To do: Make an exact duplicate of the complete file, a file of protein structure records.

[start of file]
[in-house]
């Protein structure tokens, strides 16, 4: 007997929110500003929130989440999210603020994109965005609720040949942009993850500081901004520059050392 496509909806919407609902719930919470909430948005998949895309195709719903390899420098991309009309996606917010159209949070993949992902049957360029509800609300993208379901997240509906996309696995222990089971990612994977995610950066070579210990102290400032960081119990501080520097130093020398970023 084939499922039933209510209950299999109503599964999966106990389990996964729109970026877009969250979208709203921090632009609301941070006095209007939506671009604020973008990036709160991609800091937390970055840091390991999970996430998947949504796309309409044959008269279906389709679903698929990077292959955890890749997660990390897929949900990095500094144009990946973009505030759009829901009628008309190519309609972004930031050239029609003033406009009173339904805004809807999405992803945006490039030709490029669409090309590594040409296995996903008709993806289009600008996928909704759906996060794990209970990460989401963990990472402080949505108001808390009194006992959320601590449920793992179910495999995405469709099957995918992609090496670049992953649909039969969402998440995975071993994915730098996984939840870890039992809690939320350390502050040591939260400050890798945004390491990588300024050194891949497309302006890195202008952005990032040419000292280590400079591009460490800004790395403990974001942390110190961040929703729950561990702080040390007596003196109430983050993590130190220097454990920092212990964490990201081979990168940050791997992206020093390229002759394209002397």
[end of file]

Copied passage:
[in-house]
């Protein structure tokens, strides 16, 4: 007997929110500003929130989440999210603020994109965005609720040949942009993850500081901004520059050392 496509909806919407609902719930919470909430948005998949895309195709719903390899420098991309009309996606917010159209949070993949992902049957360029509800609300993208379901997240509906996309696995222990089971990612994977995610950066070579210990102290400032960081119990501080520097130093020398970023 084939499922039933209510209950299999109503599964999966106990389990996964729109970026877009969250979208709203921090632009609301941070006095209007939506671009604020973008990036709160991609800091937390970055840091390991999970996430998947949504796309309409044959008269279906389709679903698929990077292959955890890749997660990390897929949900990095500094144009990946973009505030759009829901009628008309190519309609972004930031050239029609003033406009009173339904805004809807999405992803945006490039030709490029669409090309590594040409296995996903008709993806289009600008996928909704759906996060794990209970990460989401963990990472402080949505108001808390009194006992959320601590449920793992179910495999995405469709099957995918992609090496670049992953649909039969969402998440995975071993994915730098996984939840870890039992809690939320350390502050040591939260400050890798945004390491990588300024050194891949497309302006890195202008952005990032040419000292280590400079591009460490800004790395403990974001942390110190961040929703729950561990702080040390007596003196109430983050993590130190220097454990920092212990964490990201081979990168940050791997992206020093390229002759394209002397």